Jude the Obscure

Jude the Obscure

Thomas Hardy (1895)

Three Tennysons/Half Shakespeare

The latest figures from the U.S. Census bureau show that the income gap between the richest and poorest Americans is the widest it has been in fifty years. Putting it in perspective, an estimated 43.5 per cent of the total U.S. population (that is, 140 million Americans) are considered either poor or low-income. Meanwhile, the average earnings of Americans whose income is in the top one per cent are 39 times more than the average of the bottom 90 per cent of American earners.

This extends, of course, to privilege and power. Theoretically, higher education is the route that raises one out of the working class, but the facts remain that education at an Ivy League school, or private universities like Duke or Stanford, automatically create access—even for those whose grades were subpar—that degrees from public institutions do not. Just ask Felicity Huffman if you don’t believe me. And even poor students whose grades qualify them for acceptance to Harvard or Yale have almost no chance of being able to afford to go there, and will graduate even from a public university with crippling student loan debt.

Thomas Hardy wrote Jude the Obscure125 years ago: In view of the above realities, the novel, which deals with the dreams of a working-class man in Victorian England to break out of his class through higher education at one of Britain’s great universities, is as relevant today as it was when he wrote it. And probably not much less controversial.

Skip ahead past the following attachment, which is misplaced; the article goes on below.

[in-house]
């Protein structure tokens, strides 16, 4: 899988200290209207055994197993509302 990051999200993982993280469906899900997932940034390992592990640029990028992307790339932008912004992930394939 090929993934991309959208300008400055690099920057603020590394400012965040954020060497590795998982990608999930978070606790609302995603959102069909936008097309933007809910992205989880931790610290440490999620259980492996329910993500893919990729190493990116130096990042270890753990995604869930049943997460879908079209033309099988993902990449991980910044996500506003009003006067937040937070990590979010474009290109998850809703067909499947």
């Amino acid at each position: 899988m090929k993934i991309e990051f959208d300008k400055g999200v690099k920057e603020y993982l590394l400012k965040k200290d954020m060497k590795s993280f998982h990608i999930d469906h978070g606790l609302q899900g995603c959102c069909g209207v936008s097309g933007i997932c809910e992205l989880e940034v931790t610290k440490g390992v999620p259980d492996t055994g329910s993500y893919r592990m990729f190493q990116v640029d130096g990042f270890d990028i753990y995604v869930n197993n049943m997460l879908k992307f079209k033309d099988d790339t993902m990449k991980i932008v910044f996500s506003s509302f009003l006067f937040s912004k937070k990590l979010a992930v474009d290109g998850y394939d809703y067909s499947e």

Samuel Smiles had written in his book Self Help (1859) that through aptitude and hard work anyone could be successful, and in this he was expressing an accepted conviction of Victorian society—a conviction held mostly by people born into the wealthier classes. It’s essentially the equivalent of the “American Dream,” which posits the belief that anyone, regardless of class or national origin, has the opportunity in America to prosper and advance through their own labor and abilities. The fact that occasionally someone from the lower classes is successful reinforced the conviction in both Victorian England and contemporary America that these beliefs were valid. And that if someone was poor, it was their own fault.

Hardy saw the insidious mendacity of such platitudes. He was himself a man born into the working class, who, despite showing great promise as a student, was forced by circumstances to apprentice himself at 16 and had no chance for a university education. The fact that he was himself successful as a novelist did not blind him to the fact that these barriers existed for people of his class.